Publicis CEO: Europe 'sick child of world'
The London Summer Olympics may have been the most-watched event in television history but advertising revenue from the 2012 Games surprisingly disappointed French advertising group Publicis, as did revenue from last year's highly-watched European football championships.
But the lackluster revenues from such sporting events' ad purchases illustrate a disturbingly larger trend -- last year's revenue was worse than expected. And Publicis expects this year to be even harder.
In 2012, the European advertising network saw its "organic revenue" -- a key measure of growth and a barometer in the advertising industry -- grow less than 3%. Matching, let alone surpassing, that number in 2013 will be even tougher, said Maurice Levy, Publicis' CEO to CNN's Nina dos Santos. To push back, he says his company will shift toward "fast-growing markets" in digital and emerging economies while its home base of Europe recovers from its problems.
"I call Europe the sick child of the world nowadays because there are so many issues that have to be addressed -- starting with budget deficits (and) public spending -- that need to be addressed quite seriously," said Levy. "And this will probably lead to very little growth, if any."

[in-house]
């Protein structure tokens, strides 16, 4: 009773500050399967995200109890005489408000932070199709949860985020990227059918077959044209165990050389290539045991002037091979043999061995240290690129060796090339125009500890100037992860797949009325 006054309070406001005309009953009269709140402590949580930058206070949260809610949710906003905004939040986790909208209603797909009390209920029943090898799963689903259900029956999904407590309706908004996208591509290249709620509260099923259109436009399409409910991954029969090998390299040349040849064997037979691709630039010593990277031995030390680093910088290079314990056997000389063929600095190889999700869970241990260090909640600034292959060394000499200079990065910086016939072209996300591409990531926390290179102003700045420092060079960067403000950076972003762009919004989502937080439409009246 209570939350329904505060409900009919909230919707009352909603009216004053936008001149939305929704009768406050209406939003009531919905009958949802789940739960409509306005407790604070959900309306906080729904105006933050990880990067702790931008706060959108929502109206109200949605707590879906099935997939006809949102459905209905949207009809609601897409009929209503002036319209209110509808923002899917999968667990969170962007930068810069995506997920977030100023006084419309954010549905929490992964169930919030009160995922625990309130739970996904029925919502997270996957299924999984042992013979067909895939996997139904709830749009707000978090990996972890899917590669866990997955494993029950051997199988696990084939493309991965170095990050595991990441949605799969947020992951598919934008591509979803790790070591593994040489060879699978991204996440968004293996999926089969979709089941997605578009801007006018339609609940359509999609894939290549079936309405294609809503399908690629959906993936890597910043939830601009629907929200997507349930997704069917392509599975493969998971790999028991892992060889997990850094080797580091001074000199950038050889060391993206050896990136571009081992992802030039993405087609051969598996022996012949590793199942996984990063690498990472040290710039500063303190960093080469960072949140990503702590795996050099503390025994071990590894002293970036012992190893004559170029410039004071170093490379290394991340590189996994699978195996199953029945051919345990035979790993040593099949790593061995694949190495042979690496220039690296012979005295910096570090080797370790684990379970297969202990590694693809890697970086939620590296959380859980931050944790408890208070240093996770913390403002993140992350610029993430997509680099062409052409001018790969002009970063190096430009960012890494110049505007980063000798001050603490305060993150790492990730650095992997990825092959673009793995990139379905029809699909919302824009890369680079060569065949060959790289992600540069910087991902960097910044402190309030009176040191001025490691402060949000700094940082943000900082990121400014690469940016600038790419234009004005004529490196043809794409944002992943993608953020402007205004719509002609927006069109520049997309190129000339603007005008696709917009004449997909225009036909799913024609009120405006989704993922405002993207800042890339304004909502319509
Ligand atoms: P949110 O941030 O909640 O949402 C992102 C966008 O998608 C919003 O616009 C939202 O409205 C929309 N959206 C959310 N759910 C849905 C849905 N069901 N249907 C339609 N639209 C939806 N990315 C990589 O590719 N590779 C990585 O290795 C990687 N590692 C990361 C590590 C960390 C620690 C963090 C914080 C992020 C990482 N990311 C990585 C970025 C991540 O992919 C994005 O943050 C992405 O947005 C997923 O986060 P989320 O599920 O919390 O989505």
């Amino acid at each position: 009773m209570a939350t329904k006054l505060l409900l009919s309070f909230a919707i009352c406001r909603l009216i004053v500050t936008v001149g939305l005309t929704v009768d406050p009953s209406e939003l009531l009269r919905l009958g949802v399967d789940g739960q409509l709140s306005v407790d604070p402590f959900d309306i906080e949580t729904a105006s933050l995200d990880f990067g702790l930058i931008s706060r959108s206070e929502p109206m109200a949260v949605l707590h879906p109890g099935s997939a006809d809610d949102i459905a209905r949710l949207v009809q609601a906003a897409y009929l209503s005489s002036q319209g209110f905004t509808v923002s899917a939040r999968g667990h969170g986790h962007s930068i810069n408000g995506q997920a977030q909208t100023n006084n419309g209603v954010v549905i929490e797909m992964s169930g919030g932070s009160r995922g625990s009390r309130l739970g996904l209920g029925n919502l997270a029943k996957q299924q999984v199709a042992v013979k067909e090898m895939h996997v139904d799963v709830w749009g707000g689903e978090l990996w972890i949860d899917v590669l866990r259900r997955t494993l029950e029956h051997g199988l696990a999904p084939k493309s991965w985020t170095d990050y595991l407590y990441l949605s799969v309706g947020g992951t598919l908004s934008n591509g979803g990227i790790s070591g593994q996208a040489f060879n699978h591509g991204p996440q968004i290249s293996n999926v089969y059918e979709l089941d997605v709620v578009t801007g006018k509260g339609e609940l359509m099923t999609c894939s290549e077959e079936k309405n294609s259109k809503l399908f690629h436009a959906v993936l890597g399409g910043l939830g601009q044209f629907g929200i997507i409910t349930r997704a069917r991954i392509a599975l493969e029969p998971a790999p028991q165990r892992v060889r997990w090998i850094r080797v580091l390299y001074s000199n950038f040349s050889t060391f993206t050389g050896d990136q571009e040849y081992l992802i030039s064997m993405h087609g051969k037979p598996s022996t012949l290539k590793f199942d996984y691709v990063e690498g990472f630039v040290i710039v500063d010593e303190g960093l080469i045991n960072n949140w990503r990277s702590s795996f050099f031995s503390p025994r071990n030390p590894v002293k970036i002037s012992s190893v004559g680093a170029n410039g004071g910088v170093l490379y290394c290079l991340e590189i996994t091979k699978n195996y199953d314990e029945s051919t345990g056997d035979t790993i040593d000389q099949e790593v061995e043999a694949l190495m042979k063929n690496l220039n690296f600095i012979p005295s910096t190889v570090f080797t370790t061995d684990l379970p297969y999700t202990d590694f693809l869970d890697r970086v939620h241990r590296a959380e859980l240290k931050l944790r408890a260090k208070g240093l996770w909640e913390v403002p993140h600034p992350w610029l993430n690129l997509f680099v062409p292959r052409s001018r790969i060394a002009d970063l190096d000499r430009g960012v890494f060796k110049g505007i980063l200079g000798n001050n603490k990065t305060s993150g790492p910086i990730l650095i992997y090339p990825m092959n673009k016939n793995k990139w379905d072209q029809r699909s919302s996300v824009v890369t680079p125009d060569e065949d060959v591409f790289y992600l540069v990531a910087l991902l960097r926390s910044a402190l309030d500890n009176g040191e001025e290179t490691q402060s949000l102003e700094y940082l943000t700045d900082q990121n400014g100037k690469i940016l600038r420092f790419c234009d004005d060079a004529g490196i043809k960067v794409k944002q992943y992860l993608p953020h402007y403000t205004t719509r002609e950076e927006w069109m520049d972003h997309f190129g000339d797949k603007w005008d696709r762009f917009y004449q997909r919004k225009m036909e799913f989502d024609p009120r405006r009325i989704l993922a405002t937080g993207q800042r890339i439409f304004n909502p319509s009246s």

Publicis' pivot to digital and emerging markets echoes a similar strategy that WPP's CEO Martin Sorrell outlined in 2011. He said his firm's focus would include new markets and new media for better revenues over the next decade.
"I think there are three things," said Sorrell. "Our strategy is new markets, which are the BRICs and next 11 (emerging economies); new media, which is running from PC, through mobile to video content, to social networking and then...consumer insight, which is about data analytics and application of technology."
But while the euro recently hit a 13-month high, which makes eurozone exports more expensive and less competitive when sold overseas, Publicis' Levy said the currency exchange issue is not as big a concern as the operating challenges that European companies face.
"When you look at the current situation, we are loaded with a lot of costs, charges, taxes, which are making the competitiveness of this company much more difficult. We have to take this down if we want to solve our problem for the long term."
"I don't see the European market growing in 2013," said Levy. "I believe that it will start to recover a little bit in 2014, and the good growth will come only in 2015."
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